The unit does come with a very complete IR remote control but because the input and volume level are displayed on a tiny display next to the unit’s main display, the info cannot be read from any distance greater than a few meters. After a few days of use, I got accustomed to this by counting the number of steps to know what input is selected and the volume can be adjusted by ear but it’s not ideal. Anyway, as I said, this is my only gripe. Otherwise, I am in love with the S-10 MkII.
What’s really great is that all the music’s metadata is shown on the unit’s front panel, including the album cover. The display is of very high quality and looks great from any angle. In the Ayon tablet app, the same info is also visible, even when using Roon, in parallel with the Roon app. What’s especially great is that the Ayon’s IR remote control also controls the Roon stream, making pausing and skipping track very easy.
Above: the S-10 MkII has practically the same dimensions as the Stealth minus the curves on the rear
Incidentally, Ayon already has the answer to my gripes in the shape of the S-5 or the more affordable version of the S-5, the S-5 XS. Both have the same rotary front panel controls as found on the Stealth along with a range of pushbuttons in addition to offering an even higher sound quality than the S-10 MkII. Although I certainly can’t say that the S-10 MkII’s sound quality is in need of improvement.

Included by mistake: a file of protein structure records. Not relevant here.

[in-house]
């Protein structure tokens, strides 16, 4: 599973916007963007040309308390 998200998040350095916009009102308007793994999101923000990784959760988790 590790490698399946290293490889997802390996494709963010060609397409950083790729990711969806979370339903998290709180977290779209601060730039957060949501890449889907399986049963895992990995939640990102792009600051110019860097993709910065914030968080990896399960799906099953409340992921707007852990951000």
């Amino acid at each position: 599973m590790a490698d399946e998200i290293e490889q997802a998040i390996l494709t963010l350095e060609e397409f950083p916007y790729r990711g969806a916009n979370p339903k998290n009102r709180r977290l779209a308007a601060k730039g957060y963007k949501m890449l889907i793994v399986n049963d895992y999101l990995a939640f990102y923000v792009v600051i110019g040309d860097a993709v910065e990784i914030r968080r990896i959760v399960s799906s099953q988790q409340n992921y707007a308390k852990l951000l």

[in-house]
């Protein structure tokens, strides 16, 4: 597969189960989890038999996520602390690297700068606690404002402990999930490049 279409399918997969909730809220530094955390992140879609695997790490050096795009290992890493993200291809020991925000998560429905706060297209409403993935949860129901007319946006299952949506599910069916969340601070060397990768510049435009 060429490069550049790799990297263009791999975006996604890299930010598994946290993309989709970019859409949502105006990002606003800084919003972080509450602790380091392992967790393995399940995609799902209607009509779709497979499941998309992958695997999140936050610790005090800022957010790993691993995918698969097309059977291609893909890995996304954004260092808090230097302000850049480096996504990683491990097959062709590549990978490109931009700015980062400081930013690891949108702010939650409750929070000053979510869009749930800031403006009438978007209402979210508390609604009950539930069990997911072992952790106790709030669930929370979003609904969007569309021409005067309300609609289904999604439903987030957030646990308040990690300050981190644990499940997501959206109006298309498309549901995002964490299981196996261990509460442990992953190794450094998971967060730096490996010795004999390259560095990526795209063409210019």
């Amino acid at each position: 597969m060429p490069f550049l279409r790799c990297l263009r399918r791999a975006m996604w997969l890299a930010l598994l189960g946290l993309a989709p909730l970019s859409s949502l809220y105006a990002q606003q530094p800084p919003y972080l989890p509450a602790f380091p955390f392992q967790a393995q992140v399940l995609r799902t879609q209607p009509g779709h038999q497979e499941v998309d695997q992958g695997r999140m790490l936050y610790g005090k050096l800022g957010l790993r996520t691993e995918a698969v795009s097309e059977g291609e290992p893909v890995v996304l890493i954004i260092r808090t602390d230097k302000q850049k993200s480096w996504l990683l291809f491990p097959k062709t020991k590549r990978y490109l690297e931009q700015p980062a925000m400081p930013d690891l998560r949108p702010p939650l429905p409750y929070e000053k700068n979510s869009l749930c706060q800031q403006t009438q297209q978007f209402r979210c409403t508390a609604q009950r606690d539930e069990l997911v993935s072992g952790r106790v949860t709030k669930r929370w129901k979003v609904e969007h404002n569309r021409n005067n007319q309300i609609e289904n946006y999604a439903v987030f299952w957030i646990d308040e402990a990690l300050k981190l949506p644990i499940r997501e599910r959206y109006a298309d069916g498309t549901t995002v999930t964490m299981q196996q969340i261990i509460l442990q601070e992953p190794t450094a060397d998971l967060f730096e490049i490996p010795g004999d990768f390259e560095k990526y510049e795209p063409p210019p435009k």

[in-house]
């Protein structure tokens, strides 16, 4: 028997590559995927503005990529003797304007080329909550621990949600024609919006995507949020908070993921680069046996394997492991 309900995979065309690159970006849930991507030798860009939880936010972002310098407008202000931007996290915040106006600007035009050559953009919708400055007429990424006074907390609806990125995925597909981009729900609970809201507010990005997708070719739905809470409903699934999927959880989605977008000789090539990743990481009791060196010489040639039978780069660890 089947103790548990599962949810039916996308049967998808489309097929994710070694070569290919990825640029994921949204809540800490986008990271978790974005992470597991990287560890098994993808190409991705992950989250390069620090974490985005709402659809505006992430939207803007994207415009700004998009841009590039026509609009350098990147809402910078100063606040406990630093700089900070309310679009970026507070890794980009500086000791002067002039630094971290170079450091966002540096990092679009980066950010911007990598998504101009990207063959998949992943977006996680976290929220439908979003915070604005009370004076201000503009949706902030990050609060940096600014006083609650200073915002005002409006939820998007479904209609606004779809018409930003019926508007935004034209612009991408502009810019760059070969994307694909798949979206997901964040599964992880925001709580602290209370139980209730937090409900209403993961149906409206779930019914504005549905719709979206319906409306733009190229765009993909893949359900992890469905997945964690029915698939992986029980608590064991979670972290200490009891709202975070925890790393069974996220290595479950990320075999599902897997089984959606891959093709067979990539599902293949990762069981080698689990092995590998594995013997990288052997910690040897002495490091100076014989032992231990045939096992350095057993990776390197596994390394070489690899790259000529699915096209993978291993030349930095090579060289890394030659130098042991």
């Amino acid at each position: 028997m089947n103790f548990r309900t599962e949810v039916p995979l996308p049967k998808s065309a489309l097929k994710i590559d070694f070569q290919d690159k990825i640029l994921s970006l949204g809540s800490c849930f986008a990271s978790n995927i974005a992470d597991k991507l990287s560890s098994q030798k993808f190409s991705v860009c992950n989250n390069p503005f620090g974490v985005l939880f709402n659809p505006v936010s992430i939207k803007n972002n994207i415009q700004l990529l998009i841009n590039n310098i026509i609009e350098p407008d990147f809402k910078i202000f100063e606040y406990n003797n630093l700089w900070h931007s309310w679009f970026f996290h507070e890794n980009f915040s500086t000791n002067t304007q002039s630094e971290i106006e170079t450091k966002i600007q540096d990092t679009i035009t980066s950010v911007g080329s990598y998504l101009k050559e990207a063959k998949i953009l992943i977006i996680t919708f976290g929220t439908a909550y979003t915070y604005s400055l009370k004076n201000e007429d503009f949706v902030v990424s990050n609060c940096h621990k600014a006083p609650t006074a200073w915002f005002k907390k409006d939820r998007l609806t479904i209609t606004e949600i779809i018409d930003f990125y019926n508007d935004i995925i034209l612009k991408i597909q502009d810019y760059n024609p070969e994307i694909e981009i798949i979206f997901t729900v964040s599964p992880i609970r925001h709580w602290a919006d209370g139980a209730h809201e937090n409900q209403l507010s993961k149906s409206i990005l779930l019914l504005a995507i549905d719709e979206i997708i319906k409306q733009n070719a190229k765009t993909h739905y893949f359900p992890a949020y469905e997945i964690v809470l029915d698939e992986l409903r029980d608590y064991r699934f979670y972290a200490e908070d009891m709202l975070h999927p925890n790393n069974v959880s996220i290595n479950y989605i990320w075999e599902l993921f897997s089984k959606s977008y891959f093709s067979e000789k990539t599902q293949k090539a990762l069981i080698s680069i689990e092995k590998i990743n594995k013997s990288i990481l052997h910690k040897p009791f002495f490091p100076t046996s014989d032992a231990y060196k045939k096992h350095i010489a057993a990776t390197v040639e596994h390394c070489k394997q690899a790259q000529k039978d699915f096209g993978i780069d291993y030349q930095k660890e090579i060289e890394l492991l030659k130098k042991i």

Signature version with Preamp option
Reviewed here, is the Signature version of the unit with preamp option which adds 4-fold, fully symmetrical volume control and enables the twin set of analog inputs. The Signature version adds audiophile quality coupling capacitors and a DSD upsampling module. The precise configuration of the capacitors can vary depending on the availability of these components. For my review sample, the Mundorf MKP MCap capacitors and Jantzen Silver-Gold Z-cap coupling capacitors were fitted. With preamp and in the Signature version, this brings the total to a not inconsiderable 9.360 euro. But as will become clear further down, I think this is justified. A server option will also become available, turning the unit into an all-contained music storage and playback system. At the time of writing this option is not yet available.